Wednesday, June 12, 2019

Researchers presented a toolkit that automates phishing when 2 factor authentication

    Phishing attacks are perhaps the most common method attackers use to gain access to a target network. It is so common that many companies employ outside companies to generate test phishing campaigns in order to train employees on what to look out for. Even with these types of trainings many employees continue to type their credentials into pages designed specifically to steal them.  Implementing 2 factor authentication mitigates a lot of risk because login credentials became useless to an attacker without the time based one time use code 2 factor authentication provides. 

    In order to defeat 2 factor authentication attackers shifted their methods from collecting credentials to collecting session tokens. This makes the attack more complicated because instead of just setting up a fake login page that saves credentials and forwards the user like nothing happened they have to proxy the traffic in real-time in order to make the user type in their one time code. One time codes aren’t able to be used again however, making storing the captured information for later useless. Instead the attacker must capture the session token given out by the server on a successful login and use it in their own browser to gain access to the target system. While this attack was always possible a recently released toolkit makes it much easier.
    Last month at the Hack in a Box conference in Amsterdam researchers presented a toolkit that automates phishing when 2 factor authentication is involved. The toolkit is comprised of 2 parts that work together to automate the attack. The first is Muraena, a minimal configuration proxy designed to middleman the user and the target login page. It supports automatic resource rewriting so that the attacker doesn’t need to spend much time customizing each specific phish page. More advanced configuration options are available too, for sites which employ advanced anti-phishing defenses. The second part of the toolkit is NecroBrowser, an API controlled headless Chrome browser instance that is designed to utilize the session token stolen by Muraena. It is designed to be setup in an automated fashion so that it can immediately perform tasks on behalf of the attacker during a successful attack.  
    Currently there are very few solutions to successfully mitigate a well run attack with this toolkit . Utilizing Universal 2nd Factor authentication instead of traditional 2 factor services is the most successful way to prevent this attack as it completely prevents it from working. It is also important to continue training employees about the ever evolving attack landscape so that they can successfully identify and avoid these attacks.

Sources:

https://www.csoonline.com/article/3399858/phishing-attacks-that-bypass2-factor-authentication-are-now-easier-to-execute.html

http://fortune.com/2019/06/04/phishing-scam-hack-two-factorauthentication-2fa/

SensorID, the calibration fingerprinting attack

    Over the years, app security has improved enough that developers must request permissions to areas of your smartphone that their applications need to access. Now we have some control over which apps have access to things such as your camera or extended storage. But did you know that there are still parts of your phone that require no permissions whatsoever? The average smartphone can have over a dozen sensors in it from accelerometers and gyroscopes to proximity sensors and GPS. When these sensors are calibrated at the factory, each one comes off the line with tiny imperfections. This results in each phone having its own unique fingerprint baked right into the firmware and accessible from any application or website.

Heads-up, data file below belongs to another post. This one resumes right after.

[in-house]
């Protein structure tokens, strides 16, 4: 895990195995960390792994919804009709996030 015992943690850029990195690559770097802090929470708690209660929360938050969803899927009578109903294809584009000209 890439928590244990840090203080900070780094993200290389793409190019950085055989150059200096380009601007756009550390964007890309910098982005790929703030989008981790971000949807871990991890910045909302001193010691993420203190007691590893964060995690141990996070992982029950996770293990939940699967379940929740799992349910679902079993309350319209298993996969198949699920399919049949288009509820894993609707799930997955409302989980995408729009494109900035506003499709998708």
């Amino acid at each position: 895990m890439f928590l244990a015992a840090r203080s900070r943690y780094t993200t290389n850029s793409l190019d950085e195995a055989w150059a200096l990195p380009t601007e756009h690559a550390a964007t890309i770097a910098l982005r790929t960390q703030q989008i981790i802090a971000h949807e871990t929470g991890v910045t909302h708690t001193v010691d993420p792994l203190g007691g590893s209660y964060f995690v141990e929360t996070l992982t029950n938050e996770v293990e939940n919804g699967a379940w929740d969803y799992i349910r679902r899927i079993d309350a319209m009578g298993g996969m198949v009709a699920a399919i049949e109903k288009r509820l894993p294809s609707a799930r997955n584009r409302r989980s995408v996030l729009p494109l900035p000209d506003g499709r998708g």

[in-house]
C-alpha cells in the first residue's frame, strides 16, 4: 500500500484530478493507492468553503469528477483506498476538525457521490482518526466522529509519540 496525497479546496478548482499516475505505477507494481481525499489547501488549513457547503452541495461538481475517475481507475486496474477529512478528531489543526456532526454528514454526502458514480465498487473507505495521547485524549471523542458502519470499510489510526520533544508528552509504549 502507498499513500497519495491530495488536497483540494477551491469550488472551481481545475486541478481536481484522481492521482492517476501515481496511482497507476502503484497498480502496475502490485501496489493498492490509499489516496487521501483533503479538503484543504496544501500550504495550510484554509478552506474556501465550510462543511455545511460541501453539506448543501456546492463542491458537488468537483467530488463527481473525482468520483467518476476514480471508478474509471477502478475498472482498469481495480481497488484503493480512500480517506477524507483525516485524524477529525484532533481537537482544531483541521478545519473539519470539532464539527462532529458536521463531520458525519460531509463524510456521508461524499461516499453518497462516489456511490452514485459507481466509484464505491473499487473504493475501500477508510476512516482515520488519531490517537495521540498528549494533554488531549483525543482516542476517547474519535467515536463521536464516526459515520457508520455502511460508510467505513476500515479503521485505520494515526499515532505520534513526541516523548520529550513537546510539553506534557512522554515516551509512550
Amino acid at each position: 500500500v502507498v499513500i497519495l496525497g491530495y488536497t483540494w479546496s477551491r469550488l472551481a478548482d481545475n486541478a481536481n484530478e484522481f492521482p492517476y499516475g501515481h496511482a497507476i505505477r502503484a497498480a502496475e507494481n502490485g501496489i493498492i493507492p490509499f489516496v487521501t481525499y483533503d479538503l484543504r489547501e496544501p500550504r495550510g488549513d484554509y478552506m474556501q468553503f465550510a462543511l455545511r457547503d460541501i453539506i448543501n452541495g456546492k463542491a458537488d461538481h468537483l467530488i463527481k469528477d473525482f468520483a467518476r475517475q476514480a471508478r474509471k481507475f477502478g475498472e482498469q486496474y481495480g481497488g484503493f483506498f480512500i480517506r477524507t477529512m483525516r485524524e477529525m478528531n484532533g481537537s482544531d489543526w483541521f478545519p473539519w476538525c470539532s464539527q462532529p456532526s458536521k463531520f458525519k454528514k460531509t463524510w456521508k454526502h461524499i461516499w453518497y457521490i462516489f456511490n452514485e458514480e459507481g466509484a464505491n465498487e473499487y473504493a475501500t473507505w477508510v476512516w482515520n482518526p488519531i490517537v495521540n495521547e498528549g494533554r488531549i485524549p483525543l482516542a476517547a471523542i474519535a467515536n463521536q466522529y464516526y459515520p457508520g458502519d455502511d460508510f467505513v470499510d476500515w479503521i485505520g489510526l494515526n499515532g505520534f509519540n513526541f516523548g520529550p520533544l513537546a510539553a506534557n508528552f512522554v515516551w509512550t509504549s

SensorID, the calibration fingerprinting attack, uses the calibration data from iOS magnetometers and gyroscopes and Android accelerometers, magnetometers, and gyroscopes to create a unique profile of a phone. Because this type of a fingerprint doesn’t change, a user could potentially be tracked across any application and on any website without ever knowing about it. The calibration data can be pulled from a device nearly instantly and requires little more than an app download or some JavaScript. 

    Apple devices are disproportionately impacted by SensorID due to the more rigorous calibration processes they go through at the factory, but the good news is that Apple addressed the issue in their March release of iOS 12.2. Junk data is now added to the calibration data to eliminate the fingerprint.
On the other hand, Google has yet to address the vulnerability, leaving some Android devices still open to this attack. It's mainly the higher-end Androids that are vulnerable as the less expensive devices often skip the sensor calibration step to save on cost, thus there exists no calibration data on the device to exploit. Google researchers are supposedly looking into the issue. 

    Even if your device is open to a calibration fingerprinting attack, there are still plenty of simpler attacks that cyber criminals (or advertisers) are more likely to leverage before one like SensorID.

    While that's not exactly comforting, hopefully SensorID has been cut off at the pass before it could become a bigger problem. 
Sources

https://nakedsecurity.sophos.com/2019/06/03/your-phones-sensors-could-be-used-as-a-cookie-you-cant-delete/

https://www.zdnet.com/article/android-and-ios-devices-impacted-by-newsensor-calibration-attack/

https://www.ieee-security.org/TC/SP2019/papers/405.pdf

Draft NIST Cybersecurity Whitepaper on Adopting a Secure Software Development Framework (SSDF)


NIST has released a Draft NIST Cybersecurity White Paper for public comment, Mitigating the Risk of Software Vulnerabilities by Adopting a Secure Software Development Framework (SSDF). This white paper recommends a core set of high-level secure software development practices, called a secure software development framework (SSDF), to be added to each software development life cycle (SDLC) implementation.

The paper facilitates communications about secure software development practices amongst business owners, software developers, and cybersecurity professionals within an organization. Following these practices should help software producers reduce the number of vulnerabilities in released software, mitigate the potential impact of the exploitation of undetected or unaddressed vulnerabilities, and address the root causes of vulnerabilities to prevent future recurrences. Software consumers can reuse and adapt the practices in their software acquisition processes.